This inscription not only reaffirms Harald’s reverence for his parents, but also boasts of two achievements: the conquest of Norway and the Christianisation of the Danes. The first of these is somewhat contested, it being uncertain exactly how much of Norway he really held influence over. As for the second, we certainly cannot doubt that Harald received baptism—but we must consider that converting an entire kingdom is hardly an overnight process and it is possible that many Danes went on being quietly pagan for generations after their “official” conversion. Harald, however, seems to have taken his new faith seriously—seriously enough to go through the ordeal of exhuming his parents’ bodies in order to rebury them according to it.  

But the second piece of evidence for Harald’s commitment to Christianity is on the second side of his runestone, which features a bound man clad in a flowing garment, arms outstretched, a halo around his head. It is almost unanimously agreed that this is the earliest pictorial representation of Jesus Christ known from Denmark. Keeping with the theme of the imagery, it is on this side, also, that Harald claims to have made the Danes Christian. In other ways, the stone was more of a classic, featuring flowing double-ribbon designs in a fashion very typical of its day. 

You might be familiar with the fourth of the Viking art styles, called the Jelling style, popular from c. 900-975 AD—and you might, then, be surprised to learn that the Jelling stone itself is not made in this style! In fact, the Jelling stone is decorated in the Mammen style, itself in vogue from c. 950-1025 AD. This is most clearly seen on the final panel (actually the second), which is a little more in line with other runestones we have explored thus far this month. This side features at least two animals: a quadrupedal mammal with both horse- and dog-like elements and strange, hook-like feet, often referred to simply as the “Great Beast” motif; the other a serpent, coiling around the Great Beast in multiple loops. These creatures are usually interpreted as being locked in a struggle, but the exact symbolism of this image (if any) is not universally agree-upon. It is, however, on this side that Harald stakes his claim to Norway, and so the scene of the animals’ battle may stand represent his conquest of the north.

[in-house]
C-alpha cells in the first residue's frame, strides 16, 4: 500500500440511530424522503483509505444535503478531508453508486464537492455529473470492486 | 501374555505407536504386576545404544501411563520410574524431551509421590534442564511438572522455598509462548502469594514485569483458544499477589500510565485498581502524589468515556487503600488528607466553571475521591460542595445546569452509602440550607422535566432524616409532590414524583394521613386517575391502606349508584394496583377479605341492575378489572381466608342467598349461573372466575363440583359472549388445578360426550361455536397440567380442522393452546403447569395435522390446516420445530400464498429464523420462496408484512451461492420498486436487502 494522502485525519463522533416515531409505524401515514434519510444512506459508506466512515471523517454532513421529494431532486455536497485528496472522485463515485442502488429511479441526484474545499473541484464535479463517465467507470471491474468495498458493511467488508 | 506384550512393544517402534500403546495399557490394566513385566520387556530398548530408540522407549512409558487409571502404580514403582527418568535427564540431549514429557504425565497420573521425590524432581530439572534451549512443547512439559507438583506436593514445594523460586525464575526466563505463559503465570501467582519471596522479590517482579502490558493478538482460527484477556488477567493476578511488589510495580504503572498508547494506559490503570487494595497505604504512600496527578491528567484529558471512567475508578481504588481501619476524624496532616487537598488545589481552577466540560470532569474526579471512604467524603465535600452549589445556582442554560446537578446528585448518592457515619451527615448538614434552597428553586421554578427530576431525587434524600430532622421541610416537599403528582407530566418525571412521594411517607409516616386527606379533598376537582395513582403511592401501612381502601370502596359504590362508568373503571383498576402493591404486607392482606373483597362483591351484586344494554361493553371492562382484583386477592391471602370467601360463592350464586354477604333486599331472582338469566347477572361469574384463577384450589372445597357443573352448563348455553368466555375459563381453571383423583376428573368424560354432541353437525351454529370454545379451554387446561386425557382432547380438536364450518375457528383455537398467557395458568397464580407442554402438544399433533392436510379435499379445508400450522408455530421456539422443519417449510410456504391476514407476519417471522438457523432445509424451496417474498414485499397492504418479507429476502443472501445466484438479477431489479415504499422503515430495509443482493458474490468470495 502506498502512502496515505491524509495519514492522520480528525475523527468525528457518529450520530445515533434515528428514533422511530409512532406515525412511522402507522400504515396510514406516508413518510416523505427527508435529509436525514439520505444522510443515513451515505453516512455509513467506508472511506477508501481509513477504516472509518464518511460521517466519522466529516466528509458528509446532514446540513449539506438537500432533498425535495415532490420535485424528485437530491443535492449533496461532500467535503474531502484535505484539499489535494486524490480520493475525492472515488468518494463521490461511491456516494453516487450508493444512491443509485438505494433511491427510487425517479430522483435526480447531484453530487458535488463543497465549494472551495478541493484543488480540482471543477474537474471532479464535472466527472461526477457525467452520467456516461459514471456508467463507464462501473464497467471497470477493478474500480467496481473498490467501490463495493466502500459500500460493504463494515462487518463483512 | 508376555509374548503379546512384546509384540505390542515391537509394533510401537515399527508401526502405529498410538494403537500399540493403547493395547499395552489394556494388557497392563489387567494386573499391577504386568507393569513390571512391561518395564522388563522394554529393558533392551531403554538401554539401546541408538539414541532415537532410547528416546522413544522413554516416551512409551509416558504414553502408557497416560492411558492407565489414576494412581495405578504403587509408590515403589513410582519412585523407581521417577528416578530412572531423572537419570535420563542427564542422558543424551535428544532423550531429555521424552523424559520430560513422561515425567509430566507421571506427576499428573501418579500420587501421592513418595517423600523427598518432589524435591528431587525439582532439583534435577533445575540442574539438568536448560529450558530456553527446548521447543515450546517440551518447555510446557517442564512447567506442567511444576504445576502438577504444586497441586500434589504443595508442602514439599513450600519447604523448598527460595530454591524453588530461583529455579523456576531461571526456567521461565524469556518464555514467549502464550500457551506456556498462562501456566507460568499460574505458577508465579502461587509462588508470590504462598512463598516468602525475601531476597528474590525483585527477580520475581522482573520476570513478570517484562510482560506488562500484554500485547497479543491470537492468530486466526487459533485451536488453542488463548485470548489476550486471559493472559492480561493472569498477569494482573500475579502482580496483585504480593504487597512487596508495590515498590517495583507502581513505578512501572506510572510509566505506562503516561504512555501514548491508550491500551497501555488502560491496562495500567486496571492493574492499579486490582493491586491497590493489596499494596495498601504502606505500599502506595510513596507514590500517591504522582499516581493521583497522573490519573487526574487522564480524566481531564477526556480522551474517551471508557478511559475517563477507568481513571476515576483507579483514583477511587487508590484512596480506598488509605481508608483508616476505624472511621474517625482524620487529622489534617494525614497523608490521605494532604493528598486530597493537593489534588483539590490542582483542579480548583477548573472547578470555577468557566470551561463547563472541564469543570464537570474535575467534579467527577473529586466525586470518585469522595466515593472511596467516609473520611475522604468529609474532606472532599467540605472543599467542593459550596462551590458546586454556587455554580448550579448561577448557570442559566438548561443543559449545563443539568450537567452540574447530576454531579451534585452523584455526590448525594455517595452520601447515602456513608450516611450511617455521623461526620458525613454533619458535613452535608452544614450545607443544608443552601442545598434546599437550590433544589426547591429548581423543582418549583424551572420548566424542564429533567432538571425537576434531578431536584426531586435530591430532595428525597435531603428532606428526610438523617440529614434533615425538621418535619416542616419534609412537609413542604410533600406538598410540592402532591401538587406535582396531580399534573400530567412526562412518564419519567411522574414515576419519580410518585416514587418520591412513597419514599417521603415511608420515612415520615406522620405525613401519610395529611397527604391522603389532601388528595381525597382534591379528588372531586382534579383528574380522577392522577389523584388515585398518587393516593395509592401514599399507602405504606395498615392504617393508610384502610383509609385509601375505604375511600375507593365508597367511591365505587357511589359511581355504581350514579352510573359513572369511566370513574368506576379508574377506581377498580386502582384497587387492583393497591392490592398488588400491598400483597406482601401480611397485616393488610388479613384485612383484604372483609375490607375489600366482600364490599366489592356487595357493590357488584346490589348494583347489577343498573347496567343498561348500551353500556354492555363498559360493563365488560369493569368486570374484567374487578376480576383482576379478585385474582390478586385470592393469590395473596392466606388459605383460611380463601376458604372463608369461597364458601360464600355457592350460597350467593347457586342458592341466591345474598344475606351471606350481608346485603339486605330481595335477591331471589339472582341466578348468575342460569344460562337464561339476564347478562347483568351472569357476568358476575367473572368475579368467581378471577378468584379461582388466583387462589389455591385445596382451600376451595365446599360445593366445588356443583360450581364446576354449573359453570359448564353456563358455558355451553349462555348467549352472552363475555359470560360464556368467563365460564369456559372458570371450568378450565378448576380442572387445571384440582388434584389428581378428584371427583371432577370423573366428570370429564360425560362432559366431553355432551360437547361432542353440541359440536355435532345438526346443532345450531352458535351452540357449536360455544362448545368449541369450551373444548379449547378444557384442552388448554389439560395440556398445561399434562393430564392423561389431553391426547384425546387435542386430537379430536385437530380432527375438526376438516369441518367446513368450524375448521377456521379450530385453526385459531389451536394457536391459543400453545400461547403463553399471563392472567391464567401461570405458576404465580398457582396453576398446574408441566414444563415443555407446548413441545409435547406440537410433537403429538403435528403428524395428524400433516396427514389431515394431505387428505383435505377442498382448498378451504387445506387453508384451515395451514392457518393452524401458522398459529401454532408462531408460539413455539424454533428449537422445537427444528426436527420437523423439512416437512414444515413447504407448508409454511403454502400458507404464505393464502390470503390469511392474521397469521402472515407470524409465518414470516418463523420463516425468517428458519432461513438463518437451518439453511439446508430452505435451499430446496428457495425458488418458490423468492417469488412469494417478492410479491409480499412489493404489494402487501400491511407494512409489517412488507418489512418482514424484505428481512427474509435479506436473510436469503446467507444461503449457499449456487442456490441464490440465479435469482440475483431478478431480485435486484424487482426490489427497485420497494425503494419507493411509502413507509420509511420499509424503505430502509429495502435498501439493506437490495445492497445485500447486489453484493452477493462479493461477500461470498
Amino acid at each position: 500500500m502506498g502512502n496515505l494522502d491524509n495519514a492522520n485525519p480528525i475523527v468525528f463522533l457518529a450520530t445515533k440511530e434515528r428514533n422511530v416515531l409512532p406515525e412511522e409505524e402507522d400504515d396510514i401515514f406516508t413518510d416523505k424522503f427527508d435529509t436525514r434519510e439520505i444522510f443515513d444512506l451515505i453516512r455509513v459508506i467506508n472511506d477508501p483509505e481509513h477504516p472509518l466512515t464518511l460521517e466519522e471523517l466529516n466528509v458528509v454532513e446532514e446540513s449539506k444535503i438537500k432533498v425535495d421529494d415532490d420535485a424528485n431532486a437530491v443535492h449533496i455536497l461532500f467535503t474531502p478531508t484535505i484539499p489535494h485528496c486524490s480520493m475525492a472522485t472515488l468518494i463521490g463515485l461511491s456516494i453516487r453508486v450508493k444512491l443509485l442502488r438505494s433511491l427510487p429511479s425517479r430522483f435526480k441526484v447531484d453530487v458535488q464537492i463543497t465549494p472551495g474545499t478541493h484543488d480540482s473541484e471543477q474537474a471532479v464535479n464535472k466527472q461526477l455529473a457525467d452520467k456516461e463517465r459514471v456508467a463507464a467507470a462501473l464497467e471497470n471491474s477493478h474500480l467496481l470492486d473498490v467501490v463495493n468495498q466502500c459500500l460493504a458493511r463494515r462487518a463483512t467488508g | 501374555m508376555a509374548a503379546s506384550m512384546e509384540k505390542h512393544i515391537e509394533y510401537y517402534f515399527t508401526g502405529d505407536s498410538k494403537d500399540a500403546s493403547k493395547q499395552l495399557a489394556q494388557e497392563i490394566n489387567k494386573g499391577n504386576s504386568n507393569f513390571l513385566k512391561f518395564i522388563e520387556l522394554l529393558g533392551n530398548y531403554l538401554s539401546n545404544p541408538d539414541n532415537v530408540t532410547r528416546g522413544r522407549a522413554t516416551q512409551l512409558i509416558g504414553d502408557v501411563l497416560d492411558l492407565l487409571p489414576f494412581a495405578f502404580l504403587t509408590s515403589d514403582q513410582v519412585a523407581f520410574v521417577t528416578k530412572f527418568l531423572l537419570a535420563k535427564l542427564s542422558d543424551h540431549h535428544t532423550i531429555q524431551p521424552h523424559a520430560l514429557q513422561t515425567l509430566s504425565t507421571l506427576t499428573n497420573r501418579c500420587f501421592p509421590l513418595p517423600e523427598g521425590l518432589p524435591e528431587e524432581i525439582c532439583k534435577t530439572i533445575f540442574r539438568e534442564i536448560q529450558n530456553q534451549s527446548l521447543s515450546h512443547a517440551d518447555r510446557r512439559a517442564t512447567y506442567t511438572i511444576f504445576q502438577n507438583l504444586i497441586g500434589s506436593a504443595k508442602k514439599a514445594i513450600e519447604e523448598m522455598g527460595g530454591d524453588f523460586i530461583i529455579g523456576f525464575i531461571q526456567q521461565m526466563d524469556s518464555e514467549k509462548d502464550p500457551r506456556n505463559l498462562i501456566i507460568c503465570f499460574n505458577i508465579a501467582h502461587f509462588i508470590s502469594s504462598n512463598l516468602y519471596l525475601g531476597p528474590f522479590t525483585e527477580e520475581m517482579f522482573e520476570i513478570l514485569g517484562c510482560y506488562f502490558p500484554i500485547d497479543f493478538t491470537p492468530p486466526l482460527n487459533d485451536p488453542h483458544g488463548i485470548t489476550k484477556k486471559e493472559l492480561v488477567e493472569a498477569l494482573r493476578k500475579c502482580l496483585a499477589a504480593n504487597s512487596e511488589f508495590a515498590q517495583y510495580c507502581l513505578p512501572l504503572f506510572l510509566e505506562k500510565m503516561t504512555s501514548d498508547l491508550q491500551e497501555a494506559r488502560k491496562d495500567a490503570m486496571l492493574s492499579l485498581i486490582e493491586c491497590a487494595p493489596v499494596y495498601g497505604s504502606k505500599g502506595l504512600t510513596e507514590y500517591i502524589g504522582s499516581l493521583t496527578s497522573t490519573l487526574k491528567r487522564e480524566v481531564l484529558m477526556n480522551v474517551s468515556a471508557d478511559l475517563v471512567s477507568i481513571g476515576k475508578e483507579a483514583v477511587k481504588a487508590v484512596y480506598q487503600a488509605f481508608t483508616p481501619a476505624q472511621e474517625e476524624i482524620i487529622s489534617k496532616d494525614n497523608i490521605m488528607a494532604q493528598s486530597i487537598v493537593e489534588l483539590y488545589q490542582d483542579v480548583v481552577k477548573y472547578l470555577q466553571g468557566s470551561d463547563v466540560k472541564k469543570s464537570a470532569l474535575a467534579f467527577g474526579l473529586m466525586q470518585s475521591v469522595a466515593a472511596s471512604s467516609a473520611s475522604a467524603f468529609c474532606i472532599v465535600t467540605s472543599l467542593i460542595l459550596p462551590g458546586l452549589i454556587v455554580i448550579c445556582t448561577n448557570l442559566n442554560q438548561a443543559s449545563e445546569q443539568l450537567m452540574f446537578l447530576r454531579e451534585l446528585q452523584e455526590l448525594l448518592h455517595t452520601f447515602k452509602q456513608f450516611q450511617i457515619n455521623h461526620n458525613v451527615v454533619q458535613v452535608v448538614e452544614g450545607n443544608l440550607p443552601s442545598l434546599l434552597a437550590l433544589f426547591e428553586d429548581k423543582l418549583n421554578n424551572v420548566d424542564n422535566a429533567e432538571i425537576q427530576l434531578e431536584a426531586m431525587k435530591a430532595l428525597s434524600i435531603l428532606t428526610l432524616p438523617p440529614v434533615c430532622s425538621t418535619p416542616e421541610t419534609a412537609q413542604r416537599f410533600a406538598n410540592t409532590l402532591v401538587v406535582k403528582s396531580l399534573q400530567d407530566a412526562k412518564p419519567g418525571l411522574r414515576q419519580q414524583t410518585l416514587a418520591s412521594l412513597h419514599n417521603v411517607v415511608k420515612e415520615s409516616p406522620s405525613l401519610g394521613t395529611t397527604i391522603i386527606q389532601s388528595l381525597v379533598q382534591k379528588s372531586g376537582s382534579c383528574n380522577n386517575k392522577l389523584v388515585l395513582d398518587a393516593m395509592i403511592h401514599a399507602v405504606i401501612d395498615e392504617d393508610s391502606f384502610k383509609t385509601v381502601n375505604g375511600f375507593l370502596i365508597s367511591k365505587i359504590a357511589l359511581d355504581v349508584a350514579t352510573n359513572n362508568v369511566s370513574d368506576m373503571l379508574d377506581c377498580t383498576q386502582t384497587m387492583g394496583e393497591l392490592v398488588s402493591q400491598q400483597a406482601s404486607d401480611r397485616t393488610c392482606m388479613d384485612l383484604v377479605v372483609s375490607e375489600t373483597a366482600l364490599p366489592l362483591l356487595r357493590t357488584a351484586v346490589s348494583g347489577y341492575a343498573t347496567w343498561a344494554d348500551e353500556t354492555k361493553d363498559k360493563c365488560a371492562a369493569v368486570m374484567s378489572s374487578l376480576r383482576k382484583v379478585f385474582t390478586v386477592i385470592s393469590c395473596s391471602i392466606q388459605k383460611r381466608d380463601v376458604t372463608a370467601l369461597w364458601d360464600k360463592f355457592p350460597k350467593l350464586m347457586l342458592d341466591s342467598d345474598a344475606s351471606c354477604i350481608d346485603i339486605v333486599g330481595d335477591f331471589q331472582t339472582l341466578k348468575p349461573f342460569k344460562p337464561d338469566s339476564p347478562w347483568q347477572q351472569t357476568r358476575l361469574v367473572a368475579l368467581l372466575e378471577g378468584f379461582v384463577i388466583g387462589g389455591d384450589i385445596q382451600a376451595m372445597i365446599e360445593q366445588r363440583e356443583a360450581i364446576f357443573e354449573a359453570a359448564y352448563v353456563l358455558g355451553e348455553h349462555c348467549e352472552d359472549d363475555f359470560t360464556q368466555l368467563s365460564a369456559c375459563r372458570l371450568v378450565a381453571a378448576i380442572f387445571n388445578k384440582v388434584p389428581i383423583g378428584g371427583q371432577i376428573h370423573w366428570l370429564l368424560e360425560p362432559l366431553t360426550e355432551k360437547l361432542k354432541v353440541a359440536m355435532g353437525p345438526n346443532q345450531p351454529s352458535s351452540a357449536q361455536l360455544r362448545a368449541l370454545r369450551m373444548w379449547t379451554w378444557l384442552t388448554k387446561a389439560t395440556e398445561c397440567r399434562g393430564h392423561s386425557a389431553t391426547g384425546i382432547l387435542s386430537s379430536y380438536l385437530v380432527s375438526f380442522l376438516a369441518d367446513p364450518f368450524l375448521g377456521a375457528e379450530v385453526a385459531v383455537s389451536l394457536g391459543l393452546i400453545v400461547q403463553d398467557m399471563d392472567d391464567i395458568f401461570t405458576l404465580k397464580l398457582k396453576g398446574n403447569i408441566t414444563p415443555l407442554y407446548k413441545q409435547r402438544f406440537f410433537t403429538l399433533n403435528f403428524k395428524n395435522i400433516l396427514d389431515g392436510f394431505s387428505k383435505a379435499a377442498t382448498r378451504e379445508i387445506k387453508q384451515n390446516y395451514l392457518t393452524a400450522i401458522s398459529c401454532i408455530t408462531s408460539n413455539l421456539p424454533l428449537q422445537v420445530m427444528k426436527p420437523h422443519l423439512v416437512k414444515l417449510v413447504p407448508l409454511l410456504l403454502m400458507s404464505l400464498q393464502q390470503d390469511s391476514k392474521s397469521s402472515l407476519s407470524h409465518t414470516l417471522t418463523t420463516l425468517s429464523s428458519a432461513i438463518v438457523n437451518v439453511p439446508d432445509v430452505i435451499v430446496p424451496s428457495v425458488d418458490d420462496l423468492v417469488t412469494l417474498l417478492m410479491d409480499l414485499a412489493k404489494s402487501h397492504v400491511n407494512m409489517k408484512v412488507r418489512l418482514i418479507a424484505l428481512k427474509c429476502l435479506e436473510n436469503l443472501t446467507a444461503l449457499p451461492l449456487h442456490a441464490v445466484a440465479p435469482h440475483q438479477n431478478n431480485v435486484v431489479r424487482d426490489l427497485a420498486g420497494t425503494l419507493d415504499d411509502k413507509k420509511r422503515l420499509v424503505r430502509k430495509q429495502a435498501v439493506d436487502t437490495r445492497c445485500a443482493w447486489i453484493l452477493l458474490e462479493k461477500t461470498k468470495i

Harald’s stone was originally painted, and archaeologists have been able to reconstruct the colour scheme based on the few fragments of paint that remain in the engravings. A full-sized replica of the stone, adorned with the original colour, stands today in the National Museum of Denmark as the centrepiece of their runestones exhibition. The originals, as is fitting, remain in place by the mounds of Jelling, protected from the elements with a high-tech glass casing that controls the interior climate and prevents any further deterioration. Clearly, there is no better place to see such monuments than in the place they were originally built, and meant to be seen. 

The crucifixion scene of Harald’s rune stone, with original colour scheme restored. Illustration: Molly Wadstål and Lovisa Sénby Posse. Copyright 2021 Scandinavian Archaeology.

The runestone of Harald Bluetooth is one of the most spectacular examples of Viking Age art, as well as a crucial record of historical events (not least, the foundation of the modern state of Denmark, leading to its nickname, “Denmark’s birth certificate”) and a touching memorial to family ties. It has been used as a piece of political and religious propaganda for over a thousand years, and captivated rune enthusiasts in a way few other pieces can. It represents a fitting end to our monthlong adventure through the world of the runes, and we hope you have enjoyed it as much as we have. 

Text: Christopher Nichols. Copyright 2021 Scandinavian Archaeology.

Cover Photo: National Museum of Denmark.

About the author

Associate Editor | + posts

Archaeologist with a Bachelor of Arts from Simon Fraser University (Vancouver, Canada) and a Master of Arts from Uppsala University (Uppsala, Sweden). My specialisation lies in bioarchaeology broadly, with a primary focus on mammalian zooarchaeology, and a special interest in the Late Iron Age of Scandinavia (though you can occasionally catch me sniffing around Egypt as well).

In my Master research I conducted an osteological analysis of domestic dog remains from Valsgärde cemetery, Sweden. The aims were to identify the number of dogs buried at the site, reconstruct the appearance of the dogs, and identify any patterns and changes between the Vendel Period and Viking Age.

I’ve always been fascinated by the relationship between humans and animals, domestic and wild, in societies throughout the world. Through archaeology, I hope to shed light on this crucial part of our shared heritage.